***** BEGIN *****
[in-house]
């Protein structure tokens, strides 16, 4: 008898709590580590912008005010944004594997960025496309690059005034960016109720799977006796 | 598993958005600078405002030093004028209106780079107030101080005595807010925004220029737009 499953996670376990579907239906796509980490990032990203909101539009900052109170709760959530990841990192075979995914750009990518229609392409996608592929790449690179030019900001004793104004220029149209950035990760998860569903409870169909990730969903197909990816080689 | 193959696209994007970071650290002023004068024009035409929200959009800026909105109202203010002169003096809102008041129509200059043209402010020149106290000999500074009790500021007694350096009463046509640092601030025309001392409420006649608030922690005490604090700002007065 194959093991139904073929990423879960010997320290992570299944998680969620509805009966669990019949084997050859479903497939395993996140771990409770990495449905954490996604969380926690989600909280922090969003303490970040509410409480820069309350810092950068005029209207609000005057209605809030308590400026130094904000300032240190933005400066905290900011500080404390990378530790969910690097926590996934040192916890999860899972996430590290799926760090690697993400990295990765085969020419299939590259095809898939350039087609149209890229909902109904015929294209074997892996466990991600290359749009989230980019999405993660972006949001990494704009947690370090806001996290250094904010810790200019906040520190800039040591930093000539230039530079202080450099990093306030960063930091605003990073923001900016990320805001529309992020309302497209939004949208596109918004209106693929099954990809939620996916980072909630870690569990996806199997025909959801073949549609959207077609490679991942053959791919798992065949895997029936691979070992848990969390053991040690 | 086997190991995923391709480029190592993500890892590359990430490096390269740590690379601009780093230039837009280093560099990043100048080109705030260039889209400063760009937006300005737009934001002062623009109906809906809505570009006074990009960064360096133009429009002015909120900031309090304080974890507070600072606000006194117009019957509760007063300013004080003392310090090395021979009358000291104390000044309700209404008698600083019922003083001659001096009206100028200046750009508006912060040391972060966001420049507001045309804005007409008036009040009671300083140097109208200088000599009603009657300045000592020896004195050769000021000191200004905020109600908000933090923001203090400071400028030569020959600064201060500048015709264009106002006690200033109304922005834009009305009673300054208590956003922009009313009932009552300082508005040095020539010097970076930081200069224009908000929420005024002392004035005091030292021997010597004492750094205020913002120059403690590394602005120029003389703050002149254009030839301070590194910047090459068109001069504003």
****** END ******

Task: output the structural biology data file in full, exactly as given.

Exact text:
[in-house]
């Protein structure tokens, strides 16, 4: 008898709590580590912008005010944004594997960025496309690059005034960016109720799977006796 | 598993958005600078405002030093004028209106780079107030101080005595807010925004220029737009 499953996670376990579907239906796509980490990032990203909101539009900052109170709760959530990841990192075979995914750009990518229609392409996608592929790449690179030019900001004793104004220029149209950035990760998860569903409870169909990730969903197909990816080689 | 193959696209994007970071650290002023004068024009035409929200959009800026909105109202203010002169003096809102008041129509200059043209402010020149106290000999500074009790500021007694350096009463046509640092601030025309001392409420006649608030922690005490604090700002007065 194959093991139904073929990423879960010997320290992570299944998680969620509805009966669990019949084997050859479903497939395993996140771990409770990495449905954490996604969380926690989600909280922090969003303490970040509410409480820069309350810092950068005029209207609000005057209605809030308590400026130094904000300032240190933005400066905290900011500080404390990378530790969910690097926590996934040192916890999860899972996430590290799926760090690697993400990295990765085969020419299939590259095809898939350039087609149209890229909902109904015929294209074997892996466990991600290359749009989230980019999405993660972006949001990494704009947690370090806001996290250094904010810790200019906040520190800039040591930093000539230039530079202080450099990093306030960063930091605003990073923001900016990320805001529309992020309302497209939004949208596109918004209106693929099954990809939620996916980072909630870690569990996806199997025909959801073949549609959207077609490679991942053959791919798992065949895997029936691979070992848990969390053991040690 | 086997190991995923391709480029190592993500890892590359990430490096390269740590690379601009780093230039837009280093560099990043100048080109705030260039889209400063760009937006300005737009934001002062623009109906809906809505570009006074990009960064360096133009429009002015909120900031309090304080974890507070600072606000006194117009019957509760007063300013004080003392310090090395021979009358000291104390000044309700209404008698600083019922003083001659001096009206100028200046750009508006912060040391972060966001420049507001045309804005007409008036009040009671300083140097109208200088000599009603009657300045000592020896004195050769000021000191200004905020109600908000933090923001203090400071400028030569020959600064201060500048015709264009106002006690200033109304922005834009009305009673300054208590956003922009009313009932009552300082508005040095020539010097970076930081200069224009908000929420005024002392004035005091030292021997010597004492750094205020913002120059403690590394602005120029003389703050002149254009030839301070590194910047090459068109001069504003």